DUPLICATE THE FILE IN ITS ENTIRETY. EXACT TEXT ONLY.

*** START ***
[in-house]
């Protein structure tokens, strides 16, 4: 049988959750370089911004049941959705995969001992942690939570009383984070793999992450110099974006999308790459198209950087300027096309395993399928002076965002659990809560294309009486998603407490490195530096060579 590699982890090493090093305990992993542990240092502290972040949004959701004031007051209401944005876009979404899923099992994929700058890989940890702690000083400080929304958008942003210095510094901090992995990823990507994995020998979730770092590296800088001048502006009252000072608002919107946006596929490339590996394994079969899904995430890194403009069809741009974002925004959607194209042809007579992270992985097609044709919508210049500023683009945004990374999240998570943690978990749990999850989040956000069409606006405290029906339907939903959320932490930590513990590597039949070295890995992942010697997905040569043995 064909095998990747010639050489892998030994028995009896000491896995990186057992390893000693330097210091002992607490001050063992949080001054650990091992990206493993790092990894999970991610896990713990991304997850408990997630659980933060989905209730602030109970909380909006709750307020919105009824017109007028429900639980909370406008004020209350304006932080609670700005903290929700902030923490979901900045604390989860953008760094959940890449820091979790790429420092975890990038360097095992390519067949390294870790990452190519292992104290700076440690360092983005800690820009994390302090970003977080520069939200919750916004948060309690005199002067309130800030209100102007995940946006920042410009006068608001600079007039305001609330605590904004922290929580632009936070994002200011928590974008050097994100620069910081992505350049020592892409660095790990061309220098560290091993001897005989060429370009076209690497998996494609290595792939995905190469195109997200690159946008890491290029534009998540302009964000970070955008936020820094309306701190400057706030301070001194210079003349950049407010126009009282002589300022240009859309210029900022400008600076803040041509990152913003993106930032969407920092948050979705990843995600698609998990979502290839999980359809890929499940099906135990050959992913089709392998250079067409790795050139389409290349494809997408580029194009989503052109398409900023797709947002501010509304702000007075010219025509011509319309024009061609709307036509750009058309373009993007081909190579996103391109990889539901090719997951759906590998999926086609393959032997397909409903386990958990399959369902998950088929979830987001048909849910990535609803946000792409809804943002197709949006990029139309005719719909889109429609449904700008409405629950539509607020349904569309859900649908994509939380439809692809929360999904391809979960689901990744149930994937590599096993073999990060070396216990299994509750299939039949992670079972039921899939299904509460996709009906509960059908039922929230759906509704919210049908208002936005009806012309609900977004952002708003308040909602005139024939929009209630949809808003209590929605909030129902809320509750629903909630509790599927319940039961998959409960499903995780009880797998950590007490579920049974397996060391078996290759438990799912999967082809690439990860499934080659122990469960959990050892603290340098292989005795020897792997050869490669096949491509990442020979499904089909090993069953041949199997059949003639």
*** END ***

[in-house]
């Protein structure tokens, strides 16, 4: 049988959750370089911004049941959705995969001992942690939570009383984070793999992450110099974006999308790459198209950087300027096309395993399928002076965002659990809560294309009486998603407490490195530096060579 590699982890090493090093305990992993542990240092502290972040949004959701004031007051209401944005876009979404899923099992994929700058890989940890702690000083400080929304958008942003210095510094901090992995990823990507994995020998979730770092590296800088001048502006009252000072608002919107946006596929490339590996394994079969899904995430890194403009069809741009974002925004959607194209042809007579992270992985097609044709919508210049500023683009945004990374999240998570943690978990749990999850989040956000069409606006405290029906339907939903959320932490930590513990590597039949070295890995992942010697997905040569043995 064909095998990747010639050489892998030994028995009896000491896995990186057992390893000693330097210091002992607490001050063992949080001054650990091992990206493993790092990894999970991610896990713990991304997850408990997630659980933060989905209730602030109970909380909006709750307020919105009824017109007028429900639980909370406008004020209350304006932080609670700005903290929700902030923490979901900045604390989860953008760094959940890449820091979790790429420092975890990038360097095992390519067949390294870790990452190519292992104290700076440690360092983005800690820009994390302090970003977080520069939200919750916004948060309690005199002067309130800030209100102007995940946006920042410009006068608001600079007039305001609330605590904004922290929580632009936070994002200011928590974008050097994100620069910081992505350049020592892409660095790990061309220098560290091993001897005989060429370009076209690497998996494609290595792939995905190469195109997200690159946008890491290029534009998540302009964000970070955008936020820094309306701190400057706030301070001194210079003349950049407010126009009282002589300022240009859309210029900022400008600076803040041509990152913003993106930032969407920092948050979705990843995600698609998990979502290839999980359809890929499940099906135990050959992913089709392998250079067409790795050139389409290349494809997408580029194009989503052109398409900023797709947002501010509304702000007075010219025509011509319309024009061609709307036509750009058309373009993007081909190579996103391109990889539901090719997951759906590998999926086609393959032997397909409903386990958990399959369902998950088929979830987001048909849910990535609803946000792409809804943002197709949006990029139309005719719909889109429609449904700008409405629950539509607020349904569309859900649908994509939380439809692809929360999904391809979960689901990744149930994937590599096993073999990060070396216990299994509750299939039949992670079972039921899939299904509460996709009906509960059908039922929230759906509704919210049908208002936005009806012309609900977004952002708003308040909602005139024939929009209630949809808003209590929605909030129902809320509750629903909630509790599927319940039961998959409960499903995780009880797998950590007490579920049974397996060391078996290759438990799912999967082809690439990860499934080659122990469960959990050892603290340098292989005795020897792997050869490669096949491509990442020979499904089909090993069953041949199997059949003639």